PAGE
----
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Wrongful Termination or 'At-will'?

Posted By Emily Ghant (Johnson), Tuesday, November 4, 2014
Updated: Wednesday, November 12, 2014

Hello, my name is Michelle LeGault and I handle employment law matters for employees and companies.   I have had the pleasure of serving as a Member-At-Large of the Atlanta Bar Association Lawyer Referral & Information Service (“LRIS”) Board of Trustees since June 2011.  I often get calls from potential clients who want to know if they can sue their former employer for “wrongful discharge”.  But is this possible in Georgia?  Read on to learn more.

 

Can you sue your former employer for “wrongful discharge”?

According to the National Conference of State Legislatures, “[e]mployment relationships are presumed to be ‘at-will’ in all U.S. states except Montana.  The U.S. is one of a handful of countries where employment is predominantly at-will.  Most countries throughout the world allow employers to dismiss employees only for cause.   Some reasons given for our retention of the at-will presumption include respect for freedom of contract, employer deference, and the belief that both employers and employees favor an at-will employment relationship over job security.” (http://www.ncsl.org/research/labor-and-employment/at-will-employment-overview.aspx, last accessed 10/22/14)

 

Thus, Georgia, like the great majority of states in the U.S., is an “at-will” state.  This means that an employer can terminate an employee for a good reason, a bad reason, or no reason at all, provided that the termination does not violate anti-discrimination or other relevant statutes.  Likewise, an employee is free to quit for any reason or no reason.  That is, the state of Georgia generally does not impose any restrictions on the ability of an employer to terminate an employee.  There are exceptions for certain classes of employees, such as tenured public school teachers and others working under merit systems, as well as exceptions for engaging in statutorily protected activities such as serving on a jury. 

 

Most employees in Georgia are employed “at-will” and may quit or be fired at the whim of either party.  There are no public policy exceptions in Georgia to the at-will doctrine.  Any lawsuit that an employee may have legal and factual grounds to bring for “wrongful discharge” would be an action for breach of contract; there is no tort (with their attractive unlimited jury damages and potential punitive damages) for wrongful discharge in Georgia.  Breach of contract damages are generally limited to actual damages resulting from the breach.  Punitive damages are not allowed for breach of contract.  Moreover, an employee suing his former employer for breach of contract has a duty to lessen the damages from the employer’s breach.  This is called the “duty to mitigate”.  If the contract of employment is oral, the employee must file suit within four years; for written agreements, the employee has six years within which to file suit.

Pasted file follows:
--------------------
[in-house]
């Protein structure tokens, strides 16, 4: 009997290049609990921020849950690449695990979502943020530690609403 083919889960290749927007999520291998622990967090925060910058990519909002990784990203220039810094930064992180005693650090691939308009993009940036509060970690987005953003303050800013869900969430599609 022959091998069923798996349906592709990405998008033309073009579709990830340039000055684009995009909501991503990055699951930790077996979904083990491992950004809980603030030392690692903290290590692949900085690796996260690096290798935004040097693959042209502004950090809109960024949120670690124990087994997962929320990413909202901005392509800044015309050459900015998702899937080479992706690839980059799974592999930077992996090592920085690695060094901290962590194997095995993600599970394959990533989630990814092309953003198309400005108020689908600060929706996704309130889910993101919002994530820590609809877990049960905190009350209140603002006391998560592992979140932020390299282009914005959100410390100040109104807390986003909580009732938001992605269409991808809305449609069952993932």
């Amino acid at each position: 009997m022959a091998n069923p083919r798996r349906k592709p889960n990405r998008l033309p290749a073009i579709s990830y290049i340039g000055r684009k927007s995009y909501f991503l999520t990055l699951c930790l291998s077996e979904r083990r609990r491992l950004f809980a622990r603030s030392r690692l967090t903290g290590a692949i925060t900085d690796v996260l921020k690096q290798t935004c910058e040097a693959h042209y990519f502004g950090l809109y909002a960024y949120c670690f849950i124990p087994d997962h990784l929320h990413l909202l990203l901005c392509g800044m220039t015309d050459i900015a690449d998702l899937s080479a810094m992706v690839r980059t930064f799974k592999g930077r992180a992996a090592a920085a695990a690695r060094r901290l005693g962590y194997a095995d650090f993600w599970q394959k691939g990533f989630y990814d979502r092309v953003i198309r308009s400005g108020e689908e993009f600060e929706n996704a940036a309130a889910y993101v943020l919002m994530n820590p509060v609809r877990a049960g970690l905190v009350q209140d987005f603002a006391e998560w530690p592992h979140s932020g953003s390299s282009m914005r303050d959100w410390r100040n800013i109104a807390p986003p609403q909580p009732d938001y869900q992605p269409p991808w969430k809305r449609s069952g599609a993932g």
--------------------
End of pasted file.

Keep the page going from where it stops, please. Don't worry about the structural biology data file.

Certain highly placed executives may have a written employment agreement for a specified term of employment which spells out in what circumstances the company may terminate the employment relationship and/or under what conditions the employee may resign.  Those are far and away the exception, and whether a terminated employee may sue her company under such circumstances will largely depend on the terms of the written contract. 

 

When I get calls from potential clients who believe they have been “wrongfully discharged”, I delve into the facts leading up to and surrounding the separation of employment.   I want to know the potential client’s age, gender, ethnic origin, race, religion, disability status, gender identity, pregnancy or lactation status, and any other category protected or potentially protected by state and/or federal law.  I also want to know whether they were recently out on leave of any type, what their performance history has been, including any formal performance evaluations, and whether their unit or company has undergone any changes in management or structure.  Oftentimes what I hear are stories about employees who were treated unfairly but lawfully by their supervisors.  However, sometimes, the facts appear to give rise to one or more claims under the Family Medical Leave Act (FMLA), the Americans with Disabilities Act (ADA), the Age Discrimination in Employment Act (ADEA), Title VII of the Civil Rights Act, or another anti-discrimination statute. 


If you believe that you have been a victim of employment discrimination or feel that your rights as an employee has been violated, please call Atlanta Bar Association's Lawyer Referral and Information Service at 404-521-0777.

 

Tags:  ADA  EEOC  employee  employer  employment discrimination  FMLA  labor law  work  wrongful termination 

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What to do after a work injury by Celia Sunne

Posted By Emily Ghant (Johnson), Wednesday, October 1, 2014

My name is Celia Sunne.  I have been practicing in the area of workers’ compensation for over twenty-five years, representing the injured worker throughout the state of Georgia.  If you have been injured on the job you need to be aware of the initial steps that need to be taken. 

 

The First Four Crucial Steps To Take After a Work Injury